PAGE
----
Pulisic's temperament, pace impressed Gundogan in American's early Dortmund days
NEW YORK – Christian Pulisic has thrilled American fans, given a new attacking option to U.S. national team coaches and become one of the brightest young stars in Europe with Borussia Dortmund. But for Ilkay Gündogan, the youngster’s rise is no surprise.
“You could already see that he was a great talent,” said Gündogan, who currently plays for Manchester City but was a mainstay in the Dortmund squad last season, when Pulisic made his breakthrough.
“For me, the thing I’m always most interested in, especially with young players, is their character. Like, how you present yourself to others,” he told SI.com. “He was a really nice guy, to be honest. Quiet, not directly into screaming at someone in training or anything like that. Respectful, maybe a little shy.”
However, Gündogan adds, “To be shy at the beginning is not a bad thing.”
Whatever reservations the American had seemed to melt away when it came time to actually play. Already turning heads at youth level both for his club and internationally, Gündogan and his fellow pros at Dortmund came away immediately impressed by one thing in particular.
"His pace. He’s quite small, but his movement, his turns, everything was so full of pace," he said. "That was quite impressive. The U.S. is lucky to have this type of player."
Gündogan spoke with SI.com this week from East Harlem, where he and Manchester City teammate Gabriel Jesus visited the Lexington Academy. The New York City public grade school is where their club built a rooftop soccer field in 2010—and the same place where it announced the formation of New York City FC in 2013. Gündogan, still recovering from an ACL tear suffered at the end of 2016, patiently answered questions from children about what it takes to be a professional (“Lots of practice and respect for the game”), whether Germany can win a second straight World Cup next year (“I hope so”), and a number of other topics. He is currently continuing his comeback in New York but enjoyed the opportunity to break the routine.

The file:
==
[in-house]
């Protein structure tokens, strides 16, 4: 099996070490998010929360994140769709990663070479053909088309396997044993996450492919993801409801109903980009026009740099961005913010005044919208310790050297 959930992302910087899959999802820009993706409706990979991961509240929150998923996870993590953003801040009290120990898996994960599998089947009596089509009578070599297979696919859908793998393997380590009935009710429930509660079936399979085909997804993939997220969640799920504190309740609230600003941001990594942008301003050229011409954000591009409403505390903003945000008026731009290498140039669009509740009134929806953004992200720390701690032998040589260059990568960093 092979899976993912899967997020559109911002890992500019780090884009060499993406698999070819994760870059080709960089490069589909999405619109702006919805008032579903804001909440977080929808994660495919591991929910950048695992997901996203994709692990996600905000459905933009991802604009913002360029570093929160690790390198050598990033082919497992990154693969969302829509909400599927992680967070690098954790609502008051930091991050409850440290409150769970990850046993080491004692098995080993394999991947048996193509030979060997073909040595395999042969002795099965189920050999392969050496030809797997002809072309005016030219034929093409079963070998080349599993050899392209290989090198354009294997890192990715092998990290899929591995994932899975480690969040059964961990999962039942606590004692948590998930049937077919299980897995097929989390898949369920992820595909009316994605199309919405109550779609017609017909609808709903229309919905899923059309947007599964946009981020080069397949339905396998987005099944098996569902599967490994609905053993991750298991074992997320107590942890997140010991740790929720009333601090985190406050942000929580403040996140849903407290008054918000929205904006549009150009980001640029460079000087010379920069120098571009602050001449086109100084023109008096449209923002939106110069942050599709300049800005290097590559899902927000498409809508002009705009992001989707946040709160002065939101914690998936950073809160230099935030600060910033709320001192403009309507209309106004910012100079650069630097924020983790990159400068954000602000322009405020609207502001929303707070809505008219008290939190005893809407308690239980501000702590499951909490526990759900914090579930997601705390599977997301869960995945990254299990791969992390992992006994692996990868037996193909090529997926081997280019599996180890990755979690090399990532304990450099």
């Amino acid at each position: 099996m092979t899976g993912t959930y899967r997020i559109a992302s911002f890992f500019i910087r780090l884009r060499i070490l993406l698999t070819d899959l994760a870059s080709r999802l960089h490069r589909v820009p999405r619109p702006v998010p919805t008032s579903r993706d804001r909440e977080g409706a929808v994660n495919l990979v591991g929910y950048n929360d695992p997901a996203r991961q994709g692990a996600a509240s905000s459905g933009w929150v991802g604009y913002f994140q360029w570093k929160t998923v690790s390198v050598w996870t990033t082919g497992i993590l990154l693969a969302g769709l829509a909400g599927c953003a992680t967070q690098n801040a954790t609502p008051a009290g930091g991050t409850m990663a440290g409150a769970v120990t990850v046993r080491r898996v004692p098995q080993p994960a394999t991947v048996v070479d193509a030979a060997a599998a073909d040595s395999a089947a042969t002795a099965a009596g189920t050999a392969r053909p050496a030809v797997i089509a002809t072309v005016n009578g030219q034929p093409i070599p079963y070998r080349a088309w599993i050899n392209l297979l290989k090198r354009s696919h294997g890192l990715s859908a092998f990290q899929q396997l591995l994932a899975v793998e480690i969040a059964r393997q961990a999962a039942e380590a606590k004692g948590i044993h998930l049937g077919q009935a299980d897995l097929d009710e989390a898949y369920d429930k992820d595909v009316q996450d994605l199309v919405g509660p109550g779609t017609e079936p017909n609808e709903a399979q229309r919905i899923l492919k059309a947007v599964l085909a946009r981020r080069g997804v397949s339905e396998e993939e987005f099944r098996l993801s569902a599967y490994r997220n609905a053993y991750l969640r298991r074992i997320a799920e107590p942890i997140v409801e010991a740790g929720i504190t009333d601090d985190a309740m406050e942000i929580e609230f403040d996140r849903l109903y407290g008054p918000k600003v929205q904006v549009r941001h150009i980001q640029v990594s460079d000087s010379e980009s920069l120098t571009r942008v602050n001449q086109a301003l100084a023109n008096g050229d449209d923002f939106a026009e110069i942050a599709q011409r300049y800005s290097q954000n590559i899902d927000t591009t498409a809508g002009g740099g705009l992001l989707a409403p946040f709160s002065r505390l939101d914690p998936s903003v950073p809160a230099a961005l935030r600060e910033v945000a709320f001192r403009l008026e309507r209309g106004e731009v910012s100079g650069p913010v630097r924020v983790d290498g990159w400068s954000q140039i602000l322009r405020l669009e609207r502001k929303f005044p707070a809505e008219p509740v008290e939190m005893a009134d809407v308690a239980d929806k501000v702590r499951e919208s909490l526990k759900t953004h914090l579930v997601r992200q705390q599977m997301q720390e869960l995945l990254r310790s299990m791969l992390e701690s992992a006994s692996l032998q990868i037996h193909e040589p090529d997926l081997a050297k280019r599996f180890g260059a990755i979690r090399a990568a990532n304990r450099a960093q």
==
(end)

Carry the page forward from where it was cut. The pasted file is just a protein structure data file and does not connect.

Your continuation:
“It’s always good to have a change, you know?” Gündogan said. “The gym in the training facility is incredible, but if you go every day at the same time it gets quite difficult.”
Though he injured his knee in England, Gündogan elected to get his surgery and complete the first months of his rehab far away, in Barcelona. The reason why was simple: The difficulty of coming in for rehab while seeing his teammates training and preparing for games every day would have been too much to handle.
However, his teammates had their own way of letting Gündogan know he was not forgotten. In one of the more touching moments of this Premier League season, the team entered the Etihad Stadium for a home game against Arsenal wearing shirts with Gündogan’s name and number on the front.
“I didn’t even recognize it at first,” said Gündogan, who watched the game from home on doctor’s orders. At first, he simply wondered why the team wasn’t wearing their customary warm-up jackets. Then, the gesture was revealed as the team lined up for the pre-match photo. It made an impact.
“In these type of long-term injuries, you lose your place. You kind of don’t know where you are. You don’t feel really close to the others,” Gündogan said. “After that, it felt like I’m still part of the group, you know?
“Injuries are just part of our profession. It’s about how we try to come back, to try to do the best every single day and come back stronger. It’s what I do now in New York, and what I do back in Manchester.”